2. A preliminary objection has been taken to the jurisdiction of the High Court to entertain the application on which the present rule was issued. In our opinion, on the facts of the present case that objection must prevail.

3. The material facts are the following. It appears that on 16-8-1943, the opposite parties, who are members of an aboriginal tribe, obtained permission from the Collector under Section 49(F), Bengal Tenancy Act, to sell certain of their lands in order to procure money for the purchase of other lands. They admitted that they bad received from the petitioner a sum of Rs. 80 and, by the order granting them permission to sell the lands as prayed for, the Collector directed that the balance of the consideration should be paid in the presence of the Registrar, at the time of registration. Subsequently, on 19-10-1943, the petitioner completed the purchase and a document was executed, the consideration being Rs 250. In the kobala, the reason for selling the lands was stated to be the same as that mentioned in the application made to the Collector.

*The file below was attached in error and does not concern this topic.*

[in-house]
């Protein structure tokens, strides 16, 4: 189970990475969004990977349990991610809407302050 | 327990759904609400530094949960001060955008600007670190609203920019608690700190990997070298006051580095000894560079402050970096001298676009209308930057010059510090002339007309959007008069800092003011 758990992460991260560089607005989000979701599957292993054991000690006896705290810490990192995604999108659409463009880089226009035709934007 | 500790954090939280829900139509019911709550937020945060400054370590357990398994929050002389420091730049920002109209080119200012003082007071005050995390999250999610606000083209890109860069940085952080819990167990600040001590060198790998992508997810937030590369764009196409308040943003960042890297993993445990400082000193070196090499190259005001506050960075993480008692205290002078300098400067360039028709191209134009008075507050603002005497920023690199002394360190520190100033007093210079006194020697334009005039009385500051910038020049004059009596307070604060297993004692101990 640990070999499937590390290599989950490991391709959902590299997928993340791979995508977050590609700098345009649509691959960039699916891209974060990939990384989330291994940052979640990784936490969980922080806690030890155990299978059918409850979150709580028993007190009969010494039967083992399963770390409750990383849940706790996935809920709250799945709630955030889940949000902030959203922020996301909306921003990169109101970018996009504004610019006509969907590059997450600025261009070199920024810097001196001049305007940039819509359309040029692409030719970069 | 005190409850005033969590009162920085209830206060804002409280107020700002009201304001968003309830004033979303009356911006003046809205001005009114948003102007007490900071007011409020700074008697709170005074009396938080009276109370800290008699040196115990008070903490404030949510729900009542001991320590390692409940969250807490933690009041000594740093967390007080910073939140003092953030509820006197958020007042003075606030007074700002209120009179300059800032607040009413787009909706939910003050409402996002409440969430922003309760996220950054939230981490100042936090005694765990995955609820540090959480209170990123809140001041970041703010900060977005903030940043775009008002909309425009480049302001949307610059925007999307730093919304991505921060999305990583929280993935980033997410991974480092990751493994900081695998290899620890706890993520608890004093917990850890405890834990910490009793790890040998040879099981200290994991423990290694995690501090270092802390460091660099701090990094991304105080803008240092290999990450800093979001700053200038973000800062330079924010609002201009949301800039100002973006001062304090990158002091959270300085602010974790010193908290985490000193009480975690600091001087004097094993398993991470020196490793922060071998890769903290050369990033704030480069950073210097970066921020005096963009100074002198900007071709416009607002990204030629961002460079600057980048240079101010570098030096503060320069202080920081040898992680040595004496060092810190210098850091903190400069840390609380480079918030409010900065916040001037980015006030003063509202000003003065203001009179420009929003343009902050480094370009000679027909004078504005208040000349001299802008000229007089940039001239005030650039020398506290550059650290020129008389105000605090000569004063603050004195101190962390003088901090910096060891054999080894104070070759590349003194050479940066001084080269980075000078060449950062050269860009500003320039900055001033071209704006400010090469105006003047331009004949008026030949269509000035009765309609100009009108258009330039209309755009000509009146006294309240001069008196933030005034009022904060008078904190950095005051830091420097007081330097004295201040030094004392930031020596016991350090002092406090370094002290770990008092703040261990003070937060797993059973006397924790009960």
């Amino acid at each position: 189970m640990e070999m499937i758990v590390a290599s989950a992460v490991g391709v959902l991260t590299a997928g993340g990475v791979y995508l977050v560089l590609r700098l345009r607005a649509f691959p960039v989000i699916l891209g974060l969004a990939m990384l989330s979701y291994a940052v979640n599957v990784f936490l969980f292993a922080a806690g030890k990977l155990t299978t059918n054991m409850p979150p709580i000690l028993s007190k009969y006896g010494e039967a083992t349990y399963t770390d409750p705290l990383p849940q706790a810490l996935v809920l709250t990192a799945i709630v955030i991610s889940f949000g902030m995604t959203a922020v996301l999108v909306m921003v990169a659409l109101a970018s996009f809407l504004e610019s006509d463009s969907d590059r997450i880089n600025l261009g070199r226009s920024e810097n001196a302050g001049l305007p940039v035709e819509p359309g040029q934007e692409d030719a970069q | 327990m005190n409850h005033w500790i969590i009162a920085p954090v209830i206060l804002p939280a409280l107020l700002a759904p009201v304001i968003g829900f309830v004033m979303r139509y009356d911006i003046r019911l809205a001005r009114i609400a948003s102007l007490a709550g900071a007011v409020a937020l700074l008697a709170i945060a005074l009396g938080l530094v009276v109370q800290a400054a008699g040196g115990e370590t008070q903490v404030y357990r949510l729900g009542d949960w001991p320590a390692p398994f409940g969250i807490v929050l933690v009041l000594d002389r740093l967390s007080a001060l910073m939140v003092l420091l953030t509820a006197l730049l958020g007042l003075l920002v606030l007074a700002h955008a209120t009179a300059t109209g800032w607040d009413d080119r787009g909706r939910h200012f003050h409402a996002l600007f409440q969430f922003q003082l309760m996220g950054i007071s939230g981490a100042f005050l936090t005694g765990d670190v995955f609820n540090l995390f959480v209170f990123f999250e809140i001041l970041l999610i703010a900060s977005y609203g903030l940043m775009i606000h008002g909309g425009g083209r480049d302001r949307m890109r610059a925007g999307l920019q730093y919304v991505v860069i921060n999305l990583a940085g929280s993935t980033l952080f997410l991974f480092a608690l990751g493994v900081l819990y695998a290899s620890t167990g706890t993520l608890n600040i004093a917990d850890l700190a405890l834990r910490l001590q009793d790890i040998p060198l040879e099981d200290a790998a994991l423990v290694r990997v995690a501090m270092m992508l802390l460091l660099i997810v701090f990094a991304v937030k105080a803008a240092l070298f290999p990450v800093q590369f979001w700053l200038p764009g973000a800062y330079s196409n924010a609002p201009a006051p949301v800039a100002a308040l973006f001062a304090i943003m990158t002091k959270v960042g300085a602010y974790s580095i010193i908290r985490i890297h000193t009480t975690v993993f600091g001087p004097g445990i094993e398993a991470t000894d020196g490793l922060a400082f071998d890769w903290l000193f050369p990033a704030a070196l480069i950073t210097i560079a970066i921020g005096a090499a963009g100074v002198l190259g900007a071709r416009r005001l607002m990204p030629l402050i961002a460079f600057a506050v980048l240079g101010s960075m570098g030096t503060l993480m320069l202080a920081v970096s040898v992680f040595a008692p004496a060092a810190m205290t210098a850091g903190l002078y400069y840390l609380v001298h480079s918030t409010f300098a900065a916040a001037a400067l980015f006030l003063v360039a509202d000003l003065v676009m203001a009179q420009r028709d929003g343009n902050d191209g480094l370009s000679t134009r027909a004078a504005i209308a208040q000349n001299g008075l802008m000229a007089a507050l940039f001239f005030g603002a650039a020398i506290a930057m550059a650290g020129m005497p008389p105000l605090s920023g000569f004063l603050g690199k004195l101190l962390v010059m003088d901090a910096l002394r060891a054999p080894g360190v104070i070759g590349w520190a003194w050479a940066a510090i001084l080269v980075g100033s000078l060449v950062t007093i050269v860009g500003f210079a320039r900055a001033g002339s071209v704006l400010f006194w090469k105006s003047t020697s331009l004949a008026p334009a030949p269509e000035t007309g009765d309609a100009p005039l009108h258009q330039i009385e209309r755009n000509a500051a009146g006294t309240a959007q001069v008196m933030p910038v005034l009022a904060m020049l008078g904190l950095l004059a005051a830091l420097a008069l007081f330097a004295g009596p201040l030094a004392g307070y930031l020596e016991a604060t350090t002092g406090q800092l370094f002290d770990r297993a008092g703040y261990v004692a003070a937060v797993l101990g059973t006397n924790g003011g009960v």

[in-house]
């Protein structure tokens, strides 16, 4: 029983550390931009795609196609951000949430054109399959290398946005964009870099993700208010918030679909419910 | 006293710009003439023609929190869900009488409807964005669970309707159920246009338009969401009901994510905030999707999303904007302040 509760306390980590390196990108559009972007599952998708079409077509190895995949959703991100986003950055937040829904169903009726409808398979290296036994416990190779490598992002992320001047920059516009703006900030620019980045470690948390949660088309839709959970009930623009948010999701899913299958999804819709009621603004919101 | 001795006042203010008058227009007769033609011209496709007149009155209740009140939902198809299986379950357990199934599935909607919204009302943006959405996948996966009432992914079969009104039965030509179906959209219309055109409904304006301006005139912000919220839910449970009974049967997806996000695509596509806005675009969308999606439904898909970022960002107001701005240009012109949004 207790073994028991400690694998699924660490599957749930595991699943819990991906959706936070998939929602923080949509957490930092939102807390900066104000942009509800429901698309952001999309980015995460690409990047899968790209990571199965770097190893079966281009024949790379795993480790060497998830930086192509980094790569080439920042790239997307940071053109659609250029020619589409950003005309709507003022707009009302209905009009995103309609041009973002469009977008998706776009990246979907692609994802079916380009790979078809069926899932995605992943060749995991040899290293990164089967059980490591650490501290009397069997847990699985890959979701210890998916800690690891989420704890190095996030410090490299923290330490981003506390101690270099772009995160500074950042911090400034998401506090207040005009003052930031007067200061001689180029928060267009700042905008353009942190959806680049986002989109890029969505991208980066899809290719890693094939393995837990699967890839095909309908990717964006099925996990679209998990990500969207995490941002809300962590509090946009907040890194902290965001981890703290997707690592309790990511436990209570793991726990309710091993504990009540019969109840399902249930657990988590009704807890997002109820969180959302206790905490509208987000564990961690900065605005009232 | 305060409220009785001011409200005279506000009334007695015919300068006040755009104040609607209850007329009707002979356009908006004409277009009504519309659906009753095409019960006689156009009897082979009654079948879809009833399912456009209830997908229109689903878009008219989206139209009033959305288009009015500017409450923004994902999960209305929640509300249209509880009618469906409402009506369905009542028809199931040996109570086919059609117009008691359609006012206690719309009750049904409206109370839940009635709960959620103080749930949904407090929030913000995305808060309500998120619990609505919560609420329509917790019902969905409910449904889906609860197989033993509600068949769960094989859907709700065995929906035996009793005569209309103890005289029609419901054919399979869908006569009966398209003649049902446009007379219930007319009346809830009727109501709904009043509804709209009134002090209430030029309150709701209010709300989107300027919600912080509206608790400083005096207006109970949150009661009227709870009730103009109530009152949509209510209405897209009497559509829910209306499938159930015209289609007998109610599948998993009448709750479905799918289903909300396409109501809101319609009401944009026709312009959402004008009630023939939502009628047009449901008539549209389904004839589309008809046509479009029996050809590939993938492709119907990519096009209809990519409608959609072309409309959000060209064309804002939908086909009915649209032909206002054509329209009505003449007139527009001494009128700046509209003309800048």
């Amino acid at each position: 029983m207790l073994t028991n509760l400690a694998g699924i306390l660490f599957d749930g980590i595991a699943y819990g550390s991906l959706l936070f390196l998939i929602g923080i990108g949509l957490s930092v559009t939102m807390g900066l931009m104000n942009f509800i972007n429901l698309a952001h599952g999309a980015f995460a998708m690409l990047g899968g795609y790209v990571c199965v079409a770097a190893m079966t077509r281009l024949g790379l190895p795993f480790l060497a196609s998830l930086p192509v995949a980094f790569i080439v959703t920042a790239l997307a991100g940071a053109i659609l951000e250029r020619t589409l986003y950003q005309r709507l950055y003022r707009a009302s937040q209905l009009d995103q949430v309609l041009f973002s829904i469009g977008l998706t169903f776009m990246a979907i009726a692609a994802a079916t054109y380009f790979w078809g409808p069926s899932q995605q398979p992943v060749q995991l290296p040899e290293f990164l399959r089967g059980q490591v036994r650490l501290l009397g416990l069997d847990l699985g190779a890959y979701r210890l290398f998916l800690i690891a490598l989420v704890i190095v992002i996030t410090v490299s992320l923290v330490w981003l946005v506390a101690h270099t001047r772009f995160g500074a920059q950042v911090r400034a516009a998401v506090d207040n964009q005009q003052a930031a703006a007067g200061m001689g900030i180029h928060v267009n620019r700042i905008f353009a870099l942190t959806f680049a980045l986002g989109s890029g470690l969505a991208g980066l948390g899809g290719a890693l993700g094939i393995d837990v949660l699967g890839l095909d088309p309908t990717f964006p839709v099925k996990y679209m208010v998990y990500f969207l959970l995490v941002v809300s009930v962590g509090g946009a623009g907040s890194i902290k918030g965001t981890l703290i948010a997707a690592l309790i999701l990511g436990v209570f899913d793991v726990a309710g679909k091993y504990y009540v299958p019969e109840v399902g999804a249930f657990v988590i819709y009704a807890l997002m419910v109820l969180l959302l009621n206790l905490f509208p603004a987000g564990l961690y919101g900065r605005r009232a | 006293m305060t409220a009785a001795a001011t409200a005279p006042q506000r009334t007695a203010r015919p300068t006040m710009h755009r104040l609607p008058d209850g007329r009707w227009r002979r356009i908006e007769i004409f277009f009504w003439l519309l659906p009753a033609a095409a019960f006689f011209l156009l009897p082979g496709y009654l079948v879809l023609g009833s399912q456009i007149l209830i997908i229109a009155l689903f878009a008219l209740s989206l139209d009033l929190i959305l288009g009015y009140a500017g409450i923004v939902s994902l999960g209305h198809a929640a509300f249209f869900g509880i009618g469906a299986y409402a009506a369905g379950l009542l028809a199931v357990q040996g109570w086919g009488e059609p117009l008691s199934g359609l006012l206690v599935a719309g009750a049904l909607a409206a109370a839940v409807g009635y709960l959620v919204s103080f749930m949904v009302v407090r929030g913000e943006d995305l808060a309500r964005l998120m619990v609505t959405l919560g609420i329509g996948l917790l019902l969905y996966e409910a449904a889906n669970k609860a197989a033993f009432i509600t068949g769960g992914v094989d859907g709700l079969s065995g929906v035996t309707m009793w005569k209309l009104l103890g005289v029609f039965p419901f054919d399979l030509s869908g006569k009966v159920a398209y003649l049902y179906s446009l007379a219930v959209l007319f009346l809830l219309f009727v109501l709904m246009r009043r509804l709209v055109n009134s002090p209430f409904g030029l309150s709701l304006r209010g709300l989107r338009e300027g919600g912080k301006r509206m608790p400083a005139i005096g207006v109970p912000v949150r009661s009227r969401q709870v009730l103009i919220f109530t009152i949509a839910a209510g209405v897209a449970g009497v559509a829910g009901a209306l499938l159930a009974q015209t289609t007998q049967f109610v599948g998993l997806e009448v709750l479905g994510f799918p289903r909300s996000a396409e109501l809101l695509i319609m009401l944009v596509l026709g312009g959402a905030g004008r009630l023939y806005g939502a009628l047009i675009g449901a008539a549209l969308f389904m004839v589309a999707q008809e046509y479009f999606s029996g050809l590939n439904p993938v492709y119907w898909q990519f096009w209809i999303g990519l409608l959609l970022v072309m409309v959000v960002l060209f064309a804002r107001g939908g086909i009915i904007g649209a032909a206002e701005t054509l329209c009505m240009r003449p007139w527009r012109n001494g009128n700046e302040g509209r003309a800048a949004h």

4. The Bengal Alienation of Agricultural Land (Temporary Provisions) Act came into force on 4-1-1945. On 18th February following, the opposite parties made an application under Section 8(1) of the said Act, whereby they prayed that the lands sold by them to the petitioner might be restored to them and the transaction of sale might be converted into a usufructuary mortgage. It was stated in the opening sentence of the application that the petitioners were asking for 'restoration of the agricultural lands sold by them during the year 1943 for the maintenance of themselves and their family.' The application came to be disposed of finally on 3-5-1945, when the Sub-Divisional Officer made the order asked for on, as is stated, 'a joint petition of compromise.' He placed it on record that the petitioner to this Court was absent, but his lawyer was present on his behalf.